Today was a big day. We set course for the legendary Samtorini, also known as Thira. Both the sea and the wind continued to be rough and virtually the entire journey was against the wind. Lisa and Maurizio steered the whole way voluntarily, they knew we were on treacherous grounds (sea, really). We had lots of what we began to call "salty showers" from waves breaking on board for the first half of the trip, luckily Neptune showed a bit more mercy in the second half of the journey. We originally intended to moor in the harbour on the southern tip of Santorini, but the wind was too strong for us to find good shelter there and the harbour was overcrowded anyway. So, instead we decided to go a bit further west, find a sheltered bay, swim and wait for the wind to calm down and then assess our options. We shall see what happens!Read More
Greek Sailing Odyssey
I woke up at 9am and noticed--probably at least in part due to being still half-asleep--that the sea in this harbour sounded like a river: waves were very small and frequent and hit the pier almost constantly, giving me an illusion that there was a stream nearby. Once I pondered that thought for a bit more, I had a quick breakfast and grabbed a book as Maurizio and Lisa went for a walk around Astypalaia. We left at about midday and set course to Anafi. The wind was strong for most of the journey and the sea was quite rough. The good news was that we kept on making very good progress, the high of the day was 9.7kn under my stewardship. My dad came at a close second with 9.3 kn. It seems our family has high wind in favour!Read More
I woke up at 7:30 just as I heard the roar of the boat's engine--it was time to move. I rushed on board to help with the fenders and maneuvering and we were soon out of the port. Sadly, our enthusiasm was not matched by that of the wind; soon after leaving the port we hit a patch of no wind and so we had to turn the engine on for a few more miles to get us through to an area with more wind. As a side note--we rarely ever used our engine during navigation. Dull as it was at times to be stuck with no or little wind in the middle of the journey, we usually weathered it and slowly made our way to an area with more wind--we only ever really used the engine for the absolute final approach to ports as the engine made the ship more easier to maneuver. But today was an exception, we really had to make progress and could not have afforded to waste precious hours standing still.Read More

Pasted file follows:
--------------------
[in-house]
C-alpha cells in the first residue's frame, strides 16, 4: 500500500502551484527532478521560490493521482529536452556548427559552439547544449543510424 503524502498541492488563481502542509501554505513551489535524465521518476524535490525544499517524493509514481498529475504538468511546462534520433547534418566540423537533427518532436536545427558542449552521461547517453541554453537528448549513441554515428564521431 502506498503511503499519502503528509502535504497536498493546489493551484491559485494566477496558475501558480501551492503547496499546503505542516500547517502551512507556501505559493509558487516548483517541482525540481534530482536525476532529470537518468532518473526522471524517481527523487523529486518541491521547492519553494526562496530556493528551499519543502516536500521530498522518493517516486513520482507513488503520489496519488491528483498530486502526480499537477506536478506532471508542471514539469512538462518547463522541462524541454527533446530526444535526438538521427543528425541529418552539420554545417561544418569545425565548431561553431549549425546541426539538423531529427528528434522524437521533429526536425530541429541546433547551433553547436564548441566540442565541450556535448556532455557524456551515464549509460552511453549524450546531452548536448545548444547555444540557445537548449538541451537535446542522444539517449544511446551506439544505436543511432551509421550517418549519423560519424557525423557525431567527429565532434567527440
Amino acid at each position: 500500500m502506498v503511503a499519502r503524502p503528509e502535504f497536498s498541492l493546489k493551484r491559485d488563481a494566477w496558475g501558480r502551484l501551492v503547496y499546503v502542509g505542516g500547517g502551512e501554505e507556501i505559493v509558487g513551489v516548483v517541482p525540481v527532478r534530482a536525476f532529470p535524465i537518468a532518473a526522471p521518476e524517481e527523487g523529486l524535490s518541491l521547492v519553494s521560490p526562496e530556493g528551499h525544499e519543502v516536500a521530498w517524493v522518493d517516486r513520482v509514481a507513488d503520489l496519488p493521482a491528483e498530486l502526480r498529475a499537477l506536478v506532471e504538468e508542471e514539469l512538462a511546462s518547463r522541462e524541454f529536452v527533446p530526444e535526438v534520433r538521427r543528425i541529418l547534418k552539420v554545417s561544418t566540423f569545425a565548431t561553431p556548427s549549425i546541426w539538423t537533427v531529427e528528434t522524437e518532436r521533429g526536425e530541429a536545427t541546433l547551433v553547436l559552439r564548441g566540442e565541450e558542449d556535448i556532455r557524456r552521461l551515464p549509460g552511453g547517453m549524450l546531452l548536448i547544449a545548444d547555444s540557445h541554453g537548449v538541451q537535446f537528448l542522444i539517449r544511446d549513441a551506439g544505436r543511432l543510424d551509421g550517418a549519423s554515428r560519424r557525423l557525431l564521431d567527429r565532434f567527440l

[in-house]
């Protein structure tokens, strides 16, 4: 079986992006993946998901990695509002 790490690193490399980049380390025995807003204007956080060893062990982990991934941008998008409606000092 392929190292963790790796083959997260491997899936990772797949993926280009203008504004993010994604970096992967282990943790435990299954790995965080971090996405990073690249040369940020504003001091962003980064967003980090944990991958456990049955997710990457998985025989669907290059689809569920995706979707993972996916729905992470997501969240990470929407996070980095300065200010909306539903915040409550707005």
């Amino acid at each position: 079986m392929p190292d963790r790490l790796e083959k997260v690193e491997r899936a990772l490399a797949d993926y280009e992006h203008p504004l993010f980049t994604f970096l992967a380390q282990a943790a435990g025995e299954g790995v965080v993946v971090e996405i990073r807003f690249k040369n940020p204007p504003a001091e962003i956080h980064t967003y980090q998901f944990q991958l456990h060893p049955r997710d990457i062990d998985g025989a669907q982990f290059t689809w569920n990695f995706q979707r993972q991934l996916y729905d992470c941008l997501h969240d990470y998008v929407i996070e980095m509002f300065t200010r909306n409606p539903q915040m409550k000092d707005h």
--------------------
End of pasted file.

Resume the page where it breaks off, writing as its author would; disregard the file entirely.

Today was yet another day when me and my dad woke up early to go sightseeing before we sail off--this time our destination was the Platanos castle. We caught the 7:43 bus, which was on time! Amusingly, the bus driver kept on honking throughout the whole trip, frequently but irregularly enough to catch you off-guard and make you yank instinctively each time. You see, there are many reasons to honk in Greece: a vehicular 'hello' to a car--any car--passing you in the opposite direction, a warning to pedestrians, or an alert to general traffic when the bus was approaching a turn; the streets were often quite narrow and cars could easily crash into the bus if they didn't know it was right around the corner. Noble and sociable as the reasons were, the constant fanfare from the bus must have been greatly enjoyed by anybody who lived by the street at such wee hours of the day.Read More
I was woken by a very strong gust of wind that got through a small ventilation opening in my cabin--made a huge squeek! Once we all got a bite to eat for breakfast, we went for a long walk around the south-east part of the island--a bay on the other side of the island was our ultimate destination. Once we stepped off the boat, my dad my day lost a hat in a particularly powerful gust of wind. Not the best way to start the walk! In Greece, you do really want to do your best to hold on to a hat; it's often the only thing saving you from being burned alive under the ever-beating sun. But it was not lost for good: It turned out that Lisa had lost a shoe last night as it fell into the sea, but she managed to find a corner in the harbour where the currents and waves converged, waited for the shoe to do-si-do there and simply fished it out. We decided to do the same--by the time we're back from the walk the hat should be ready to be salvaged!Read More